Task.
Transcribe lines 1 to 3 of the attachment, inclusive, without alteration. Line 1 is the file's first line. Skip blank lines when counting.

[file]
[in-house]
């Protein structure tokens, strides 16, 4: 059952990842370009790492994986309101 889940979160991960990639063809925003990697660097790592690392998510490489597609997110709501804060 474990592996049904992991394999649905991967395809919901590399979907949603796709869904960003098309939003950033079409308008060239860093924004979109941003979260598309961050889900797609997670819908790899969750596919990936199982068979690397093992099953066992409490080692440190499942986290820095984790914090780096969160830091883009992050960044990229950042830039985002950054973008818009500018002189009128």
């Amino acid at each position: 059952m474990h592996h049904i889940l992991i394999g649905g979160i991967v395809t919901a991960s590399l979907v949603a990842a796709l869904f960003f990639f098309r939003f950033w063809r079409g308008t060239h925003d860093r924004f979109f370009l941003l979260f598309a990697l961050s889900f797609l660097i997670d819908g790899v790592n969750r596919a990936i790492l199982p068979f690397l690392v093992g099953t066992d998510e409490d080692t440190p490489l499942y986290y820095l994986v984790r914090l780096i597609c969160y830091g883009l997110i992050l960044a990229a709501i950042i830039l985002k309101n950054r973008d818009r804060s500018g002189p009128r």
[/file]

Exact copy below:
[in-house]
């Protein structure tokens, strides 16, 4: 059952990842370009790492994986309101 889940979160991960990639063809925003990697660097790592690392998510490489597609997110709501804060 474990592996049904992991394999649905991967395809919901590399979907949603796709869904960003098309939003950033079409308008060239860093924004979109941003979260598309961050889900797609997670819908790899969750596919990936199982068979690397093992099953066992409490080692440190499942986290820095984790914090780096969160830091883009992050960044990229950042830039985002950054973008818009500018002189009128």
């Amino acid at each position: 059952m474990h592996h049904i889940l992991i394999g649905g979160i991967v395809t919901a991960s590399l979907v949603a990842a796709l869904f960003f990639f098309r939003f950033w063809r079409g308008t060239h925003d860093r924004f979109f370009l941003l979260f598309a990697l961050s889900f797609l660097i997670d819908g790899v790592n969750r596919a990936i790492l199982p068979f690397l690392v093992g099953t066992d998510e409490d080692t440190p490489l499942y986290y820095l994986v984790r914090l780096i597609c969160y830091g883009l997110i992050l960044a990229a709501i950042i830039l985002k309101n950054r973008d818009r804060s500018g002189p009128r």